"The presence of a controlled substance in an automobile, other than a public omnibus, is presumptive evidence of knowing possession thereof by each and every person in the automobile at the time such controlled substance was found; except that such presumption does not apply (a) to a duly licensed operator of an automobile who is at the time operating it for hire in the lawful and proper pursuit of his trade, or (b) to any person in the automobile if one of them, having obtained the controlled substance and not being under duress, is authorized to possess it and such controlled substance is in the same container as when he received possession thereof, or (c) when the controlled substance is concealed upon the person of one of the occupants."
See Mulligan, "Cruel and Unusual Punishments: The Proportionality Rule ", 47 Fordham L.Rev. 639 (1979) (Sonnett Lecture)
Judge Mulligan's lecture also focuses upon the dangers involved in a court's efforts to second-guess the legislature in the latter's sphere of competence, the assessment of the seriousness of a particular crime and the penalty that the legislature ought to provide:
"The first prong of the (proportionality) test requires the court to make a judgment as to the seriousness of the crime charged and this of course invites the substitution of the subjective views of the judge for those of the legislature. The concern here is both constitutional and practical. We must observe the doctrine of separation of powers as well as federalism. This emphasizes the need for judicial restraint. A practical consideration, of course, is the institutional limitation on judicial factfinding. The legislature, acting through commissions and committees with funds for counsel, staff and public hearings, is patently better equipped than the judiciary to make the factual and social determinations which underlie any decision as to the gravity of a crime. It is also more attuned to contemporary community standards and can best judge the public's concern about particular criminal activity.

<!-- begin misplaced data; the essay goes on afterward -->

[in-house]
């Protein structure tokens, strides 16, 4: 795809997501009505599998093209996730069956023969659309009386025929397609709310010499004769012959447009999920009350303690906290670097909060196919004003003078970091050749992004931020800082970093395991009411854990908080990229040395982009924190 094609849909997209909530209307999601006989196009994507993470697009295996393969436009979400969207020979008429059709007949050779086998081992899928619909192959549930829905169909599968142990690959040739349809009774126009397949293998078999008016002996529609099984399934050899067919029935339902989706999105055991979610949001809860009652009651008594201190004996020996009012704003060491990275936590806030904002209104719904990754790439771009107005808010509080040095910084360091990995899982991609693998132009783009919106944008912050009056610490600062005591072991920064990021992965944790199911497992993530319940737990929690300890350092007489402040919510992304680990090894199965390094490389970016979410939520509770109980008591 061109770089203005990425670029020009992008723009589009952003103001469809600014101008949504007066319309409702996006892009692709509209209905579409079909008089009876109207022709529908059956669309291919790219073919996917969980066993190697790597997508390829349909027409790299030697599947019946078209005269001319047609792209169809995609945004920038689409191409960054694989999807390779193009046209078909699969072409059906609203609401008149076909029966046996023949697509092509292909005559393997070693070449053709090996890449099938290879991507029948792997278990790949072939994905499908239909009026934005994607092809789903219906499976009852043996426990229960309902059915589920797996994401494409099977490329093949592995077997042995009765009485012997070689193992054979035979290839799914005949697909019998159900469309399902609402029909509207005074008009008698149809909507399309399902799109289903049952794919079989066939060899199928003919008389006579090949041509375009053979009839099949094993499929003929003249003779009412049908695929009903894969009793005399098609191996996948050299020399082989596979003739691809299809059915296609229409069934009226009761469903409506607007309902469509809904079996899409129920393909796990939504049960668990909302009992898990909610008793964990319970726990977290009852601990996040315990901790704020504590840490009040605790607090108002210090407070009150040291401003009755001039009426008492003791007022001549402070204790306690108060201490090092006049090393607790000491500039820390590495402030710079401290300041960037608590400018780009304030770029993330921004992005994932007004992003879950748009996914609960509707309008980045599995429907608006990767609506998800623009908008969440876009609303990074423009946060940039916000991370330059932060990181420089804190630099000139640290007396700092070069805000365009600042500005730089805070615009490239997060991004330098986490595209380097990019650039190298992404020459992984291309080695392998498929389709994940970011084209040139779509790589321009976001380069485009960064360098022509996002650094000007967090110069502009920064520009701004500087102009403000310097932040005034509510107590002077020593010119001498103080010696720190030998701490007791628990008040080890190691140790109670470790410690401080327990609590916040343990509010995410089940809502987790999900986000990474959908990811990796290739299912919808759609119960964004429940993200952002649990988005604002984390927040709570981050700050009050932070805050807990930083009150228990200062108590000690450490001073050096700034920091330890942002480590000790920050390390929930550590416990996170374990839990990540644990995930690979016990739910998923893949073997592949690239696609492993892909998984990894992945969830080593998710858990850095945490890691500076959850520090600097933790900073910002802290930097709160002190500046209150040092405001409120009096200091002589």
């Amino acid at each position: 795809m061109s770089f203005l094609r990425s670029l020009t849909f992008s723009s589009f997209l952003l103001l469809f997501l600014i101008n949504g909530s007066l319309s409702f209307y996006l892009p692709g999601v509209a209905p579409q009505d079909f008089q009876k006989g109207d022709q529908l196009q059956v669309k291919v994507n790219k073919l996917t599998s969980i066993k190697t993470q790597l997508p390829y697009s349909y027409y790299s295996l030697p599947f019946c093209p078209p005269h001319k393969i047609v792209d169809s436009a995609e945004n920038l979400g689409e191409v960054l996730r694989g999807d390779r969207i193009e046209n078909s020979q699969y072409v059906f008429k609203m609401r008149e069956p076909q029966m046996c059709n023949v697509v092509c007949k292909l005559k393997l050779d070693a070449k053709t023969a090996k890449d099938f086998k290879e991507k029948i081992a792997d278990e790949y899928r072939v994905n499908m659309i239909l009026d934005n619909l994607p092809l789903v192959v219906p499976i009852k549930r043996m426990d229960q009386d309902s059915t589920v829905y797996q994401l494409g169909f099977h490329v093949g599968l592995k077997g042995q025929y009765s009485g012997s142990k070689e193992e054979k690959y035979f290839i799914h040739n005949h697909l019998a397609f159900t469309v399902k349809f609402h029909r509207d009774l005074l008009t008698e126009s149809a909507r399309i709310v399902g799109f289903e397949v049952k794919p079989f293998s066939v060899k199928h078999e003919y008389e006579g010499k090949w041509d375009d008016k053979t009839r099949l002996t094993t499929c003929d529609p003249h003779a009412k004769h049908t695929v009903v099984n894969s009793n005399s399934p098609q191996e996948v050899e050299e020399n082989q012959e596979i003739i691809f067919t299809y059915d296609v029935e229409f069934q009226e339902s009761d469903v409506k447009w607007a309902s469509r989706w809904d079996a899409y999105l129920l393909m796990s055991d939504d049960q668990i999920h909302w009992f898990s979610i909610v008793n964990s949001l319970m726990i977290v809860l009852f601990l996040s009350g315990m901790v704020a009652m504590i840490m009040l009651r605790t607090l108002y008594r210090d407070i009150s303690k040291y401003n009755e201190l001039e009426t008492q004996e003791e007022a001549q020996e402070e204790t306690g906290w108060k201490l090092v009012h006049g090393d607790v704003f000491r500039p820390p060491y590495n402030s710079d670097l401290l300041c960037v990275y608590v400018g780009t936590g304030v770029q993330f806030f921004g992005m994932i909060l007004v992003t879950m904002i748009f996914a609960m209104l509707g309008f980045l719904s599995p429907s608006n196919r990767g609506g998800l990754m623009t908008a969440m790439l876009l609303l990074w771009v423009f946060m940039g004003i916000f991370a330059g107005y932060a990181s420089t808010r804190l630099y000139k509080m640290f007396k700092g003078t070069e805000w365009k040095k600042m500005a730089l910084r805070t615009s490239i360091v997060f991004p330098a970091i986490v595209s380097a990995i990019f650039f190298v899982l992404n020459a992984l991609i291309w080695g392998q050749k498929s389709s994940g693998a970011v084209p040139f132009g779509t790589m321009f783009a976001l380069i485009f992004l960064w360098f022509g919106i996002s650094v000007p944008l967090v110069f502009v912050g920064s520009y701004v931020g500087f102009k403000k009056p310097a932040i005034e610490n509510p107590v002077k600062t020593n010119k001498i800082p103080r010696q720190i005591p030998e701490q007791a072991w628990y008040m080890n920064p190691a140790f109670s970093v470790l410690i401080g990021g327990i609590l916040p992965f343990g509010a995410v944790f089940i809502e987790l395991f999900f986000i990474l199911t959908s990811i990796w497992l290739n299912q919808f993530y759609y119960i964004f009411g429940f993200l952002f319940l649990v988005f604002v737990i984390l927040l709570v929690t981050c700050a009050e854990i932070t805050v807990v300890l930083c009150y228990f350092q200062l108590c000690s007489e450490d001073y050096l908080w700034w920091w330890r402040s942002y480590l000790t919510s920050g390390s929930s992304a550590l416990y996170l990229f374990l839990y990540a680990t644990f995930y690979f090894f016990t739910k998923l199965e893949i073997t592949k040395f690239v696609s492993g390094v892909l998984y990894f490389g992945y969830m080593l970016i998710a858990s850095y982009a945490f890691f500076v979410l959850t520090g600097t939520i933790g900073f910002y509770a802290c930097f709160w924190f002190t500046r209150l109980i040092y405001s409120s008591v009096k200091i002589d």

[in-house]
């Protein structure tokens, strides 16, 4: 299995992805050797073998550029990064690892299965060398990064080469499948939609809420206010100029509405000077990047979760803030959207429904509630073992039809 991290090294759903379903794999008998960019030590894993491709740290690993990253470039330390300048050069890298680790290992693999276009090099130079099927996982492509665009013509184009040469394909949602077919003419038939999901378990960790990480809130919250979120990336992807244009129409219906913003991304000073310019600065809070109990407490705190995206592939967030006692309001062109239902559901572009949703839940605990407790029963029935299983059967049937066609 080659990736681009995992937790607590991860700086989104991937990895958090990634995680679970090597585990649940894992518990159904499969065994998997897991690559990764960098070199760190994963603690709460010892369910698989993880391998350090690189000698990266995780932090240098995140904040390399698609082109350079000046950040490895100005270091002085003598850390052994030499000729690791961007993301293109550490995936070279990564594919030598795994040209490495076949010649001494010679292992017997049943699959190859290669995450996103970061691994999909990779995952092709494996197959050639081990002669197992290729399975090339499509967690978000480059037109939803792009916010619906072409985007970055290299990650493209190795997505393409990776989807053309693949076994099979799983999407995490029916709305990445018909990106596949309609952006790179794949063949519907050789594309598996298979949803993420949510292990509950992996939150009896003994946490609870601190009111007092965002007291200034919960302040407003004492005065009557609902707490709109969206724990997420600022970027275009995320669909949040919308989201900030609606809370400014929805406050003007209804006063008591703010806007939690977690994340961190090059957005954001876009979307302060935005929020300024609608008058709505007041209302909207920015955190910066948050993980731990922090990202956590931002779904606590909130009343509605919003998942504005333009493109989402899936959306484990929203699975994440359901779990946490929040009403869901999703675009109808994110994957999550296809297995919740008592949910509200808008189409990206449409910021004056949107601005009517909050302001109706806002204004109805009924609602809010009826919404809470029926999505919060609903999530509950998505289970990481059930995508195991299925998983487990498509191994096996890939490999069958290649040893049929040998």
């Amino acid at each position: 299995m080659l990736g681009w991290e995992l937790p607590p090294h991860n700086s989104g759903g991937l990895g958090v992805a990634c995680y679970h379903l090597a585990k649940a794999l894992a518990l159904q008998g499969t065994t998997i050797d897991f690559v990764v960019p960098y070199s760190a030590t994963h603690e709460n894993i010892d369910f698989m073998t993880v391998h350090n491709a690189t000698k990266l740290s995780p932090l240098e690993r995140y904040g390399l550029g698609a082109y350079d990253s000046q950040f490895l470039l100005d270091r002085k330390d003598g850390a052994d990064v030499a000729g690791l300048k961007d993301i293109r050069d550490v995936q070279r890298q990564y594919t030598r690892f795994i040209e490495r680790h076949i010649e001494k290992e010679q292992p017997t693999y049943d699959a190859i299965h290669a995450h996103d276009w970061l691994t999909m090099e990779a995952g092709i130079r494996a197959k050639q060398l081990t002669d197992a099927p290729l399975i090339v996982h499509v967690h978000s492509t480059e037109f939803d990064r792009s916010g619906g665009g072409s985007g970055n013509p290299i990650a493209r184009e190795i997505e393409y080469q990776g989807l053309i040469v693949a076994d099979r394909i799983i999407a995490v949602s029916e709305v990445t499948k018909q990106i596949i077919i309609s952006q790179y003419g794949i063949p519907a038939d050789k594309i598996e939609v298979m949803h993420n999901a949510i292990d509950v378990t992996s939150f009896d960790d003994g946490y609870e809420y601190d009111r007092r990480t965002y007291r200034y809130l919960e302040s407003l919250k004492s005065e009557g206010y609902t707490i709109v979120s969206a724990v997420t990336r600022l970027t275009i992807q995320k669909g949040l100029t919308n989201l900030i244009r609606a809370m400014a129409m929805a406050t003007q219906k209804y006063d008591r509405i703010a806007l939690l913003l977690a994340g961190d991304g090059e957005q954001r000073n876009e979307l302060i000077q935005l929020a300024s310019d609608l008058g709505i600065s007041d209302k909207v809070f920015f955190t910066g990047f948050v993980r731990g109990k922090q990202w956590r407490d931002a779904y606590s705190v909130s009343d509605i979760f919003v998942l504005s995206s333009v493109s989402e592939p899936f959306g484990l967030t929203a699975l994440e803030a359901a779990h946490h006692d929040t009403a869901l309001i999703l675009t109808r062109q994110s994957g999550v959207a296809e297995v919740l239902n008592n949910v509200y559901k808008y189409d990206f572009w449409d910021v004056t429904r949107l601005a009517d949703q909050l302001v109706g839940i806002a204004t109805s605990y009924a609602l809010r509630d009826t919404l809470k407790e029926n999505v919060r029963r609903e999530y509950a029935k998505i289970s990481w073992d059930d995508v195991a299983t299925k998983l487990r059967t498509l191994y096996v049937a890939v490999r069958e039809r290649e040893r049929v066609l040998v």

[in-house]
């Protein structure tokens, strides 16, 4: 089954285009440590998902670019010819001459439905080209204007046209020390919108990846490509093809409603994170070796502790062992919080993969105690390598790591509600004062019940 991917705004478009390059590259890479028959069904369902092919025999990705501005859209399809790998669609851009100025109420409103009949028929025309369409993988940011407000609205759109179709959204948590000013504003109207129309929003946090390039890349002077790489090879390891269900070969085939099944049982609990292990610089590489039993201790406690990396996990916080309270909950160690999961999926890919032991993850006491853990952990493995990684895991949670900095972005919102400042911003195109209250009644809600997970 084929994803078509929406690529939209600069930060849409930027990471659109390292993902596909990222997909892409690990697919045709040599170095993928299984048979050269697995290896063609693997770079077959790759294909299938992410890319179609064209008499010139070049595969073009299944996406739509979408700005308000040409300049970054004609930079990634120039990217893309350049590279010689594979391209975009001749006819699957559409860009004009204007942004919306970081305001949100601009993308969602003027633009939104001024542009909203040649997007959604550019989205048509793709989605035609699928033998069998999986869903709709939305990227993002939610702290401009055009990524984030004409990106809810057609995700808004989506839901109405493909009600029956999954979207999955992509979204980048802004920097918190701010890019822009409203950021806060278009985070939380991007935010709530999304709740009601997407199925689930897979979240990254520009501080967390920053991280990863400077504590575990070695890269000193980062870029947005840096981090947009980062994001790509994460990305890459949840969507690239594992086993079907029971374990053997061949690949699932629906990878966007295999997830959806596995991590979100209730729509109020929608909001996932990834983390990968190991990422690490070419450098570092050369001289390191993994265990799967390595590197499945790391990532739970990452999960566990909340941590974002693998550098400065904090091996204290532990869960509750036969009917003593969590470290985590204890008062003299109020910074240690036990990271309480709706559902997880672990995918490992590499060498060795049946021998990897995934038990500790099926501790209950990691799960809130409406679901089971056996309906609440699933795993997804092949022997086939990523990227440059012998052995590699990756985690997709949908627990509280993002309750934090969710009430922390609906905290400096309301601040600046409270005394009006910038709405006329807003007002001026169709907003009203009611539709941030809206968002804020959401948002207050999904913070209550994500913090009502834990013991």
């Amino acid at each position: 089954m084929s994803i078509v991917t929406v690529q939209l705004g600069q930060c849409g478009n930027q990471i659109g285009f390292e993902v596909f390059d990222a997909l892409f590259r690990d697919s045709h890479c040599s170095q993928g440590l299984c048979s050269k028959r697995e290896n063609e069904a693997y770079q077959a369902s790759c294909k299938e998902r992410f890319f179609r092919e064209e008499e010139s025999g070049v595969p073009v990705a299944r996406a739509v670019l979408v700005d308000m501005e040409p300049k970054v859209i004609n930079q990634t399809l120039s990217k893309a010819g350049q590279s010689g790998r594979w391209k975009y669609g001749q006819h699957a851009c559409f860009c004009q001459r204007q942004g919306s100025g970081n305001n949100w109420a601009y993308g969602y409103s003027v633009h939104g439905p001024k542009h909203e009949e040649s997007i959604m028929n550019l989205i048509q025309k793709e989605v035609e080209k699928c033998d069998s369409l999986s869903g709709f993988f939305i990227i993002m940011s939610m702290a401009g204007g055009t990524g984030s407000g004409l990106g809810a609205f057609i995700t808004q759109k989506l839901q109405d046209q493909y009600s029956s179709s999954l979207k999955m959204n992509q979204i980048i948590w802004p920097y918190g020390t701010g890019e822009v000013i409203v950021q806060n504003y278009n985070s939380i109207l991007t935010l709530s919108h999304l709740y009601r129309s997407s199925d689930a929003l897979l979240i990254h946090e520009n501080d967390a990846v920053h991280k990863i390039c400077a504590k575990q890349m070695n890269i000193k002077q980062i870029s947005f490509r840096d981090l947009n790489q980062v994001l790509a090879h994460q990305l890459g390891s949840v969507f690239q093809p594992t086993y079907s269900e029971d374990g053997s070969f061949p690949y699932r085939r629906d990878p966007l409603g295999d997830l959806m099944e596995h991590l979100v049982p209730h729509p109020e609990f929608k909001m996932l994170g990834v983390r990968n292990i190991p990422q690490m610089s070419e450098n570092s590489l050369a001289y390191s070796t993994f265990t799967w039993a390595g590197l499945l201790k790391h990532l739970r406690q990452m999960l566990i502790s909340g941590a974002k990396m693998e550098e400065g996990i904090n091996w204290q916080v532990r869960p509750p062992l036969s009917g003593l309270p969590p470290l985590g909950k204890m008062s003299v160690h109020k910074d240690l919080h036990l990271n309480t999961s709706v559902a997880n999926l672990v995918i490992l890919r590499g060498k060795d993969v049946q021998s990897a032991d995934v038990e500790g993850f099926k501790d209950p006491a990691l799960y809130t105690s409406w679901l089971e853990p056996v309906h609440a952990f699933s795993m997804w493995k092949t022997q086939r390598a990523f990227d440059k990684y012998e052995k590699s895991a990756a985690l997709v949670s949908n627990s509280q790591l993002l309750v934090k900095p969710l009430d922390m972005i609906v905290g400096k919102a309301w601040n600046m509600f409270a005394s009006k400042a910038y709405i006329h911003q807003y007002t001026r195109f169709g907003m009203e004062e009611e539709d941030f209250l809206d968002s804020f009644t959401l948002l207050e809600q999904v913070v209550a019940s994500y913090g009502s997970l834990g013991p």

The second prong of the test is even more vulnerable since it calls for a comparison by the judicial branch of the statutory sentence imposed for the crime committed with those imposed for more serious offenses in the same jurisdiction. The problem of determining the gravity of a particular crime is difficult enough without having to make judgments about other crimes. It is rather simple to make a decision that smoking in the subway is not as serious as rape. But comparing the crimes of and punishments for arson and kidnapping, automobile larceny and drunken driving, requires the digestion of a vast amount of penological and sociological data not usually available to the jurist. The comparisons cannot be mechanically applied and the danger of the judiciary's substitution of its judgment on a social issue for that of the legislature charged with the responsibility of making the decision initially is apparent.
The third step of the proportionality test requires the court to compare the sentence under review with those imposed in other jurisdictions for the same crime. This is the least susceptible to misuse as a tool facilitating the substitution of individual judicial policy views for those of the legislature. At the same time, it is flawed and is basically antagonistic to the principles of federalism." Id. at 646-47 (footnotes omitted).